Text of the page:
|Photos||Video & Audio||Blogs||Statistics||Archive||Shop||Mobile|
It happens to the best of us. It drives you nuts. You sip your morning coffee and bite the frozen pizza, turn on streams from questionable websites, and suddenly the computer gets overloaded with window after window as cellular multiplication renders the system useless. Yes, it happened to me. That too, in the much-awaited inaugural game of the 2011 World Cup between Bangladesh and India where I missed out my favorite player - Virender Sehwag - blowing the brains out of bowlers of my favorite team -Bangladesh - with his epic 175. But, that wasn't the first time. There were many other occasions where I was a step away from putting my neck on rail-tracks, just for a fix of my team in action.
No. 10 - Signal loss, computer crash
As the computer gets overloaded with multiple windows, I start panicking. The irritable buffer syndrome was tolerable; but a complete shutdown of system? I figured it would take 20 minutes for a full system recovery. I would lose 20 minutes of the match, but it would be still worth it.
Alas! After 20 minutes of excruciating wait, it seemed that I made an error in setting up the LAN connection. Encore! I automatically hit the 'Power' button, F10, F10, F10 and the familiar subroutine of system recovery began for a the second time.
So 40 minutes into the game, I have not gotten a single, uninterrupted feed. What's in store next? Codec doesn't work. Besides, I would badly need an anti-virus shield to further prevent breakdown. At any rate, I was in a catch-22 situation, for to get codec I must have anti-virus software, but due to Safe Mode, I cannot install many components. I panicked. I stormed out of my house, waited fifteen minutes for bus with additional twenty minutes en route to finally reach the public library for a stream. And all these times, I was swearing at myself for not test driving the online video links beforehand. But it was an unfortunate day. I logged on and then I realized that the library does not supply headphones. Luckily a family friend of ours lived nearby. Huffing and puffing when I finally reached their house, it would take another patient fifteen minutes before the door would be opened, as the elder daughter mistakenly would mistake my heavy pounding on the door for the work of a miscreant.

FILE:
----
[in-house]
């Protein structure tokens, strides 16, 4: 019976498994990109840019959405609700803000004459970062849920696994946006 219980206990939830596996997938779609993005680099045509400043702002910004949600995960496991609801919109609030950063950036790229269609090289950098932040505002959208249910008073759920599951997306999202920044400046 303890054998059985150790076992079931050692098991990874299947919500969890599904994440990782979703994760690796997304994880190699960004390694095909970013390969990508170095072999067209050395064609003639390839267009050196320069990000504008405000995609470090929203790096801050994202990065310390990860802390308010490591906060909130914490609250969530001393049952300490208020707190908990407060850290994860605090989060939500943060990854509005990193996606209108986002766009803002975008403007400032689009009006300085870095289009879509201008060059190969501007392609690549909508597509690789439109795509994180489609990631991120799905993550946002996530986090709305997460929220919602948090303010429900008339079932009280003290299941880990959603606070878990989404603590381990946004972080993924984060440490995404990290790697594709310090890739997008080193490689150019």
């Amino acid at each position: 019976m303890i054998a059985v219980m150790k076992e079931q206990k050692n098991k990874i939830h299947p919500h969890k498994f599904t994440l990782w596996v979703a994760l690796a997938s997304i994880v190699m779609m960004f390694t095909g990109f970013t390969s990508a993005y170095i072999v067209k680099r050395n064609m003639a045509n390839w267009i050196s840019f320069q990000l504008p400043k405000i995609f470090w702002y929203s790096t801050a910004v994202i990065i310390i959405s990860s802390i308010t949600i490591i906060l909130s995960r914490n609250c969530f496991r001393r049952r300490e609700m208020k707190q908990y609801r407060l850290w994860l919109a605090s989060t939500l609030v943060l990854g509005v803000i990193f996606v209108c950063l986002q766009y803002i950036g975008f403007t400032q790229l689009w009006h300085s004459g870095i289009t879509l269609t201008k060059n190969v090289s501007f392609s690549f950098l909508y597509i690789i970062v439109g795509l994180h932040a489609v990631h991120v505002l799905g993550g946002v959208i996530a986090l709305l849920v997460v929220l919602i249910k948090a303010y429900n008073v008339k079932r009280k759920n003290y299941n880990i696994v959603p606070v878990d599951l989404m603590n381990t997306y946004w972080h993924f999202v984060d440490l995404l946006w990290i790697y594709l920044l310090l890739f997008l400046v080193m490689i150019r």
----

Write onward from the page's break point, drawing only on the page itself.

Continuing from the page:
No. 9 - The violin match
Inspired by the late Sherlock Holmes, I always wanted to learn violin. I loved the classical electrical fusion of the instrument. And my father was anxiously looking to find me a hobby as a form of music therapy for depression. So obviously I did not want to miss the class. But my mind cut the Gordian knot that is the ubiquitous Dhaka gridlock before coming home to learn Bangladesh had defeated Zimbabwe by one wicket to win the series 3-1. I also learned that Dr. Muhammad Yunus was awarded Nobel Prize. Two good news in one day!
No. 8 - The wedding problem
Do I go to a wedding or witness a live online feed of Mohammad Ashraful scoring a big hundred on his Test comeback? I could stay at home but I had to take my mother, and as everyone knows, mom 'cannot drive freeways'. As the venue was about 17 miles away I was the chosen victim. So with iPad in hand we drove down to Haveli's Indian Cuisine. They had some Indian songs on TV, and no wifi. Thus I had to resort to annoying my friend for his cellphone every five minutes to casually see Ashraful off across the milestone bridge.
No. 7 - The insult
After a quarrel with my mom, I had gone to my cousin sister's house for refuge. As luck would have it, she had an invitation to someone's place for a party, and I had to tag along as an uninvited guest. To make matters worse, I was promptly relegated to the kids' room, while the adults clinked champagne glasses (or was it sherbet?), and partook in grapes and kebab. And there I was, a Bangladesh cricket expert fan, being tickled and teased, and forced to borrow a kid's laptop to log in for the live feed, as the cell phone fee was piling up already. And that was when Tamim Iqbal was tearing England apart with a ferocious innings, and threatening to get to 100 in a session. Tamim would become the quickest Bangladesh player to pass 1000 Test runs, reaching his half-century from 53 balls, but he slowed down thereafter.